Although perhaps it is not so strange to relate it to the children of this time as Dickens clearly had inspiration for the character of Jack Dawkins, more famously known as 'The Artful Dodger'. When we think of the Victorian pick pocket, we think of the Artful Dodger. In the text he is described "as dirty a juvenile as one would wish to see; but he had about him all the airs and manners of a man."(p. 55) Despite being roughly the same age as Oliver, he has adopted an adult-like persona. Through his character, we are given the sense that Dawkins has missed out on his childhood and instead skipped straight to being an adult. As a work of fiction, we find his rascally cunning ways as charming; it is one of the many reasons as to why he is one of the most popular characters from Dickens' works. Yet his portrayal should not be taken too lightly as many feel he is represents a fallen character. As Marah Gubar puts in her book the Artful Dodger "that we should regard him as yet another casualty of a corrupt society"(p.3). In chapter 43 of Oliver Twist, after having been caught stealing, Dawkins is put on trial and is then sentenced to transportation. Punishments like these were common for pickpockets, normally after the trials flogging and/ or whipping would occur. The reality of the Artful Dodger would've been a cruel one as children were sent to penal colonies in Australia to serve sentences that could range from seven to fourteen years.
Activists like Dickens recognised the victimization of children within society where options were limited to them due to class constraints. For instance, a case in Flower and Dean Street (1851) the Hart brothers aged twelve, thirteen and fifteen were convicted for theft and were imprisoned together in the Westminster House of Correction under the basis that they had "no other resource but to thieve or starve" (London in the 19th Century. p.326). Children were taught that there are no other options when living in poverty.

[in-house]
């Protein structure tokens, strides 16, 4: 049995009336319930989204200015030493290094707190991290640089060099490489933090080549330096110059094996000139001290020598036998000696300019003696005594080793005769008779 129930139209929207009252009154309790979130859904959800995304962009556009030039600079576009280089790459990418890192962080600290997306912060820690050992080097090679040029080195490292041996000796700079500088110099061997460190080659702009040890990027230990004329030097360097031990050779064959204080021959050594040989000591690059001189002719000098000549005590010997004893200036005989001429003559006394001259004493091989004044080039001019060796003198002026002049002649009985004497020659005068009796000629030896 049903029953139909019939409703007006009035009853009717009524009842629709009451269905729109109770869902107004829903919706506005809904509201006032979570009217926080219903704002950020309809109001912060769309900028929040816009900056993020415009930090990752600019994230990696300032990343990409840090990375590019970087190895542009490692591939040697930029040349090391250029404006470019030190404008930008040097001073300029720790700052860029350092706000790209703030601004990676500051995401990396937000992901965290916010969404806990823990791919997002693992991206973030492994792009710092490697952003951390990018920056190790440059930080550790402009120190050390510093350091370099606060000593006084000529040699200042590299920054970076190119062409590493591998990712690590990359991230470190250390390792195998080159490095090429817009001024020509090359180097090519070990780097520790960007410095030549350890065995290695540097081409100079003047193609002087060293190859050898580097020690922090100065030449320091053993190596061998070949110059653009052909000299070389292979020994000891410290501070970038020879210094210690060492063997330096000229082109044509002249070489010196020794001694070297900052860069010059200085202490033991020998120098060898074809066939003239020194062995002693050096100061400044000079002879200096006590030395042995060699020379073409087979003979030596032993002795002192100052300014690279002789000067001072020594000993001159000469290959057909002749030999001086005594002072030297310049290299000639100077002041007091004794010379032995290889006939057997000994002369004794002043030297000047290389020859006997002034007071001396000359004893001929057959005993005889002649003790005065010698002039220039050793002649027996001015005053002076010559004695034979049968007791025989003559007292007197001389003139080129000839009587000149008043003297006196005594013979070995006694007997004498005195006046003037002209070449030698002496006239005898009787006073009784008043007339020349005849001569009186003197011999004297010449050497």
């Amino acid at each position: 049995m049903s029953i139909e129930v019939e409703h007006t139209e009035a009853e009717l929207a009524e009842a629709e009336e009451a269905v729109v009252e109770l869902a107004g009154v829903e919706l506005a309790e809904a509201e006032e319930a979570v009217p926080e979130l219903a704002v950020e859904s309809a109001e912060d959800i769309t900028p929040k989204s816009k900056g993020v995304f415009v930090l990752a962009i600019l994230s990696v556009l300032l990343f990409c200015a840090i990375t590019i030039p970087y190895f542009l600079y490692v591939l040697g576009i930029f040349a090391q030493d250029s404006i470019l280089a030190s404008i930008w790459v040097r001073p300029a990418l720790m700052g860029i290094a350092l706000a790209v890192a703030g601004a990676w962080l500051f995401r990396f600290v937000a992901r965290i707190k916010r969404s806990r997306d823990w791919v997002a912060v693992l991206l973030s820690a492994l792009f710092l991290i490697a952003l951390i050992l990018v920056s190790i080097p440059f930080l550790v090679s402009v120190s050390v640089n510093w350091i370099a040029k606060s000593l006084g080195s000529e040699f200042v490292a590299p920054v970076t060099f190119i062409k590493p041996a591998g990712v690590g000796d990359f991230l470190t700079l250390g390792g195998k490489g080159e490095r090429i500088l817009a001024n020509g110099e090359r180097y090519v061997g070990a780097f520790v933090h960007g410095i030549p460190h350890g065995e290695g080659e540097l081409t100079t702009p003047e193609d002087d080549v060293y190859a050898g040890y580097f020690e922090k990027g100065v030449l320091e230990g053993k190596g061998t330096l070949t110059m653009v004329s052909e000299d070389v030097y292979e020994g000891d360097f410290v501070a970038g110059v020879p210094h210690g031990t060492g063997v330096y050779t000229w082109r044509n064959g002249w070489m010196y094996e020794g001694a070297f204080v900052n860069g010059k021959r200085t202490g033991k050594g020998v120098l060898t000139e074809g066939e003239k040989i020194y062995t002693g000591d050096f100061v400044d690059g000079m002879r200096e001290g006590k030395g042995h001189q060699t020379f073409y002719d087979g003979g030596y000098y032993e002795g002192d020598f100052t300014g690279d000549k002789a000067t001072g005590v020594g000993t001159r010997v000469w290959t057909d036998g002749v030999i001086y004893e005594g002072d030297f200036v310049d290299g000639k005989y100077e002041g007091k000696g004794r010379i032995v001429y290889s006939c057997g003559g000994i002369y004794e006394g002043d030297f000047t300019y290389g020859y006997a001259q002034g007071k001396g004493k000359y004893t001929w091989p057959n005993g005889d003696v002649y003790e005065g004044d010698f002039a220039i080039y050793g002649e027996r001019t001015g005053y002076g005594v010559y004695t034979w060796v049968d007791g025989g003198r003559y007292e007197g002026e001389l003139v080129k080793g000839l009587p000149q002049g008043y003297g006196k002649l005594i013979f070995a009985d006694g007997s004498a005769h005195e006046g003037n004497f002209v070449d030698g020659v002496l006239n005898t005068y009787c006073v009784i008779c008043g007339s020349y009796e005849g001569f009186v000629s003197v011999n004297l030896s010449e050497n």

Dickens displays this corrupt ideology through the interactions between Fagin and Oliver in chapter 16. He lectures Oliver that the only way to cope in this world is through nefarious means and through Fagin's words he has "prepared his [Oliver's] mind by solitude and gloom to prefer any society to the companionship of his own sad thoughts in such a dreary place, was now instilling into his soul the poison which he hoped would blacken it and change its hue forever." (141) From this we come to understand that being a criminal means giving into loneliness and having a depressing sense of self-reliance. As opposed to Jack Dawkins, Oliver is pure in the sense that he continues to resist the temptation of stealing and entering that sort of existence. Even though he is naive, he has a secure sense of right and wrong whilst lacking the instincts to survive in the dark back streets of London. However, Oliver manages to have his happy ending and by doing so Dickens stated that he wanted to show "the principle of the good surviving through every adverse circumstance, and triumphing at last" (Preface to John Forster's Life of Dickens). This may have also reflected Dickens’ hopes for children in the future as social reforms happened at the end of the nineteenth century due to campaigns raised by activists such as him. For example, Child protection laws were put in place and more free forms of education were spreading throughout England ('Ragged Schools').
White, Matthew. "Juvenile Crime in the Nineteenth Century." British Library - Discovering Literature: Romantics and Victorians. Web. 18 Nov. 2015.
Dickens, Charles. Oliver Twist. Puffin Classics. London. 2008
Mayhew, Henry. London Labour and the London Poor. Penguin Classics. London. 1985
Gubar, Marah. Artful Dodgers. Oxford University Press. New York. 2010
Richardson, Ruth. "Oliver Twist and The Workhouse." British Library - Discovering Literature: Romantics and Victorians. Web. 18 Nov. 2015.
White, Jerry. London in the 19th Century. Vintage. London. 2008
Horne, Philip. "Crime in Oliver Twist". British Library - Discovering Literature: Romantics and Victorians. Web. 18 Nov. 2015.
Fig. 1: https://quarrybankmill.wordpress.com/page/7/
Fig. 2: http://www.fieldlane.org.uk/heritage.php
Fig. 3: http://www.victorianweb.org/art/illustration/eytinge/184.html
Fig. 4: http://www.british-history.ac.uk/old-new-london/vol1/pp182-199
Fig. 5: https://en.wikipedia.org/wiki/Oliver_Twist